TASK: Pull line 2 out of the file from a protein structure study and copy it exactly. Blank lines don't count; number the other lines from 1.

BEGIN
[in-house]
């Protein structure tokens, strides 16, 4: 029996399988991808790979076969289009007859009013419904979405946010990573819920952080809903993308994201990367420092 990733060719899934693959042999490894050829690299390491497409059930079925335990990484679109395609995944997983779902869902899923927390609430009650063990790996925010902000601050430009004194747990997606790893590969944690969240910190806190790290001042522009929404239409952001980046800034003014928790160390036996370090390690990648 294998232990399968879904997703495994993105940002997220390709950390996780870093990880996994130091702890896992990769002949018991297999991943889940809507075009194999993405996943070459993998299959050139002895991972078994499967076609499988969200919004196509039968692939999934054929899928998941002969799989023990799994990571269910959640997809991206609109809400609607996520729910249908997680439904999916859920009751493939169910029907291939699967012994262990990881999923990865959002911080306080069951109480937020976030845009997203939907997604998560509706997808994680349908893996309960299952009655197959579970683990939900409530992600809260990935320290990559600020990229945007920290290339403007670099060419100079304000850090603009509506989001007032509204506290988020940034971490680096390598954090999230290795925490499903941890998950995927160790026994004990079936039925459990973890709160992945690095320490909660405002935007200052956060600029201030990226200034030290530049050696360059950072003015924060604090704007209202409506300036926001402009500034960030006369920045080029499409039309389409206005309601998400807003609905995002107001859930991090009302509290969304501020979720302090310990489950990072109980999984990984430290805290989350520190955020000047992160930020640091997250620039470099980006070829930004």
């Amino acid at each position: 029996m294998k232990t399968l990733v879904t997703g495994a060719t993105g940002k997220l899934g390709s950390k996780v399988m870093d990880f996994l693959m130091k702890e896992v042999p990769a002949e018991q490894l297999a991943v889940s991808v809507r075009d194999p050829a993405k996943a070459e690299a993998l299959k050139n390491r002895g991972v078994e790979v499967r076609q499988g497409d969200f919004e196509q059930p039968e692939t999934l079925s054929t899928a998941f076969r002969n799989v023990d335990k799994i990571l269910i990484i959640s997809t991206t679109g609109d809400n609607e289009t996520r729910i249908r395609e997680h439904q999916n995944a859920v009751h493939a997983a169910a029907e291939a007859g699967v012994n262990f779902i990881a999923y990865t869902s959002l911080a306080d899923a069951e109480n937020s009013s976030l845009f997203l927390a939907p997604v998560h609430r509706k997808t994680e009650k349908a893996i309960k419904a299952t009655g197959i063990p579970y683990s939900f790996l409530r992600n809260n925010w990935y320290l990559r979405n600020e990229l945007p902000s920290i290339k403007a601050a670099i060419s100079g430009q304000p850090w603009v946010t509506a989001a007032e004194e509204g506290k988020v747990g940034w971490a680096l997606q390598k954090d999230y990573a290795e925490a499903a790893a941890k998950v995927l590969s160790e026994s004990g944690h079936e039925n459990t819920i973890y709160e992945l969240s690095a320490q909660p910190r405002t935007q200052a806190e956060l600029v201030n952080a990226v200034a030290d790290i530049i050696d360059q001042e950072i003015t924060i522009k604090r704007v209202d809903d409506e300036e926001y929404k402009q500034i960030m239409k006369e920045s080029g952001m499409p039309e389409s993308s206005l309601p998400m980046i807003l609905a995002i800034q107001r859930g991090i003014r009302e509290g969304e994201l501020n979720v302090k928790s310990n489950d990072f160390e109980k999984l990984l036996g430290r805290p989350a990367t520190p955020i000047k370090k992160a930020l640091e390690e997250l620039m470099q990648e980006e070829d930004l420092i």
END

């Protein structure tokens, strides 16, 4: 029996399988991808790979076969289009007859009013419904979405946010990573819920952080809903993308994201990367420092 990733060719899934693959042999490894050829690299390491497409059930079925335990990484679109395609995944997983779902869902899923927390609430009650063990790996925010902000601050430009004194747990997606790893590969944690969240910190806190790290001042522009929404239409952001980046800034003014928790160390036996370090390690990648 294998232990399968879904997703495994993105940002997220390709950390996780870093990880996994130091702890896992990769002949018991297999991943889940809507075009194999993405996943070459993998299959050139002895991972078994499967076609499988969200919004196509039968692939999934054929899928998941002969799989023990799994990571269910959640997809991206609109809400609607996520729910249908997680439904999916859920009751493939169910029907291939699967012994262990990881999923990865959002911080306080069951109480937020976030845009997203939907997604998560509706997808994680349908893996309960299952009655197959579970683990939900409530992600809260990935320290990559600020990229945007920290290339403007670099060419100079304000850090603009509506989001007032509204506290988020940034971490680096390598954090999230290795925490499903941890998950995927160790026994004990079936039925459990973890709160992945690095320490909660405002935007200052956060600029201030990226200034030290530049050696360059950072003015924060604090704007209202409506300036926001402009500034960030006369920045080029499409039309389409206005309601998400807003609905995002107001859930991090009302509290969304501020979720302090310990489950990072109980999984990984430290805290989350520190955020000047992160930020640091997250620039470099980006070829930004």